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Mar 25th, 2012
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Re: First Bow Purchase [Re: remingtonTX] #7482297
04/09/19 01:36 PM
04/09/19 01:36 PM
Joined: Mar 2019
Posts: 66
J
JABHunting Offline
Outdoorsman
JABHunting  Offline
Outdoorsman
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Joined: Mar 2019
Posts: 66
No stabilizer? Does it vibrate or jump at the shot?

Re: First Bow Purchase [Re: kmon1] #7482773
04/10/19 12:12 AM
04/10/19 12:12 AM
Joined: Dec 2017
Posts: 29
South Texas
R
remingtonTX Offline OP
Light Foot
remingtonTX  Offline OP
Light Foot
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Joined: Dec 2017
Posts: 29
South Texas
Originally Posted by kmon1
When you draw back and getting ready to shoot and something doesn't feel right, lower it down and give yourself a minute or two then strt the process over. Continueing when it doesn't "feel right" is a godo way to practie and develope bad habits. You see already that if it feels wrong it will be which is a good thing. Took me a long time on the golf course to start backing off and do the preshot routine again to get ready, same goes for Archery if it doesn't feel right it will not be right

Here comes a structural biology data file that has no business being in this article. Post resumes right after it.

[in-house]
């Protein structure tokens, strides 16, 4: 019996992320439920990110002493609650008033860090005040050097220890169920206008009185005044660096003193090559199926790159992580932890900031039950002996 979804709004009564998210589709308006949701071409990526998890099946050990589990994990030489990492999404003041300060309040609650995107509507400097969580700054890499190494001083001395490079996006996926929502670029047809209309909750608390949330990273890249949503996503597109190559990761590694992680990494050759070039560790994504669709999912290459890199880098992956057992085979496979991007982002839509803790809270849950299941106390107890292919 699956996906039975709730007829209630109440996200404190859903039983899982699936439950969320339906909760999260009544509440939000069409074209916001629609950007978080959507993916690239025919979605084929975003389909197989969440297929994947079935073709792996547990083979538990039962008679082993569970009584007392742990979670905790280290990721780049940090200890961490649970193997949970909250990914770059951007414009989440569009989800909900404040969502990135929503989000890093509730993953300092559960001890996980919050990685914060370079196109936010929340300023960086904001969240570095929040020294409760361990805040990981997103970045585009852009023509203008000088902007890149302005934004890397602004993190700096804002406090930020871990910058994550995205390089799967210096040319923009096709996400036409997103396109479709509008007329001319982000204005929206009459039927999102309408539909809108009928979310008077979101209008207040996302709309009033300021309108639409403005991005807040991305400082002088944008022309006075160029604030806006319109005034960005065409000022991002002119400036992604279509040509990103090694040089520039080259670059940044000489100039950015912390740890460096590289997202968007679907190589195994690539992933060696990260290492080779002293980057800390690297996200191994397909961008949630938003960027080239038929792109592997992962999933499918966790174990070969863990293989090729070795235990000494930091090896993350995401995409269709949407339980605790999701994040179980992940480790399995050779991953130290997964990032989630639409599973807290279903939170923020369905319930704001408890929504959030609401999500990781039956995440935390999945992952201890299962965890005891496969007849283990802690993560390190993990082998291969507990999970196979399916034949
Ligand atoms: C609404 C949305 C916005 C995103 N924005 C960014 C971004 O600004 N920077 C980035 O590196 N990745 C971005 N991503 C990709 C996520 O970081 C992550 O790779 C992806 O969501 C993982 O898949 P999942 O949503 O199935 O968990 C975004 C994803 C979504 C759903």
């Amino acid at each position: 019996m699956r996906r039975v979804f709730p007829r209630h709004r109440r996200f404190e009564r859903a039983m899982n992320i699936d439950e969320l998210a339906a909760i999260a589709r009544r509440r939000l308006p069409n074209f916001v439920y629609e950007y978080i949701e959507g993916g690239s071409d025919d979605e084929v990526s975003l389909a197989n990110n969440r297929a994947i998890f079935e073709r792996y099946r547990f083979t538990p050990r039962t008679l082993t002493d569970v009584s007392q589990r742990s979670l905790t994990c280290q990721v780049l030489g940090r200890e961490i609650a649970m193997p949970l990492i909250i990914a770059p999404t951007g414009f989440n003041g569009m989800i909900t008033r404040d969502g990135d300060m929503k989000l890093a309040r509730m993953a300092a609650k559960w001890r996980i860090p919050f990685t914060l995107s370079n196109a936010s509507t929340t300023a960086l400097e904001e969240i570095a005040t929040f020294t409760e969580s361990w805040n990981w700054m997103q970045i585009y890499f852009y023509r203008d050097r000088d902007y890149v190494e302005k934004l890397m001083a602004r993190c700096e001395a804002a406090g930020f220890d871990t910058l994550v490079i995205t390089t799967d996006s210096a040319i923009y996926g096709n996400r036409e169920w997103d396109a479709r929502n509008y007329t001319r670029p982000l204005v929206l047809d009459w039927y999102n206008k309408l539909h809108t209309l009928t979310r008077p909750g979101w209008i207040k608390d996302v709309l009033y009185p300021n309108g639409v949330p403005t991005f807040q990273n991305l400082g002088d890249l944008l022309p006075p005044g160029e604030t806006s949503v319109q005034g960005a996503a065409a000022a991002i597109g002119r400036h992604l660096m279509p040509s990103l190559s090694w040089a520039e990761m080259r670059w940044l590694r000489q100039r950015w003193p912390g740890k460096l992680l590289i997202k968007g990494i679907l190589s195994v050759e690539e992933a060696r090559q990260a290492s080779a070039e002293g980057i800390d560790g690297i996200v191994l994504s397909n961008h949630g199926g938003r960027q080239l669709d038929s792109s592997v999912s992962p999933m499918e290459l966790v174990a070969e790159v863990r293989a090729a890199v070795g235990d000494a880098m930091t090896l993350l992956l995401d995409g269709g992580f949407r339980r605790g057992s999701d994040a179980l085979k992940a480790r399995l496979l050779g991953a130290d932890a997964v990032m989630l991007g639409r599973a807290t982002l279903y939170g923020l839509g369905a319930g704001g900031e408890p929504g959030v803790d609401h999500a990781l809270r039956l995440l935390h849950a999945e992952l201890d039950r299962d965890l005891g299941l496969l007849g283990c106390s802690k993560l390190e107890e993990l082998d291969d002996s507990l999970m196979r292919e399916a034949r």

A couple threads from the past that might help you along

Thread 1


Thread 2

If you get stuck along the way PM me and if you can get a few ideos of you shooting I might can help you out. Have done it fo others



Definitely will do. I'm checking out the other threads now!

Thanks!

Re: First Bow Purchase [Re: JABHunting] #7482775
04/10/19 12:14 AM
04/10/19 12:14 AM
Joined: Dec 2017
Posts: 29
South Texas
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remingtonTX Offline OP
Light Foot
remingtonTX  Offline OP
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South Texas
Originally Posted by JABHunting
No stabilizer? Does it vibrate or jump at the shot?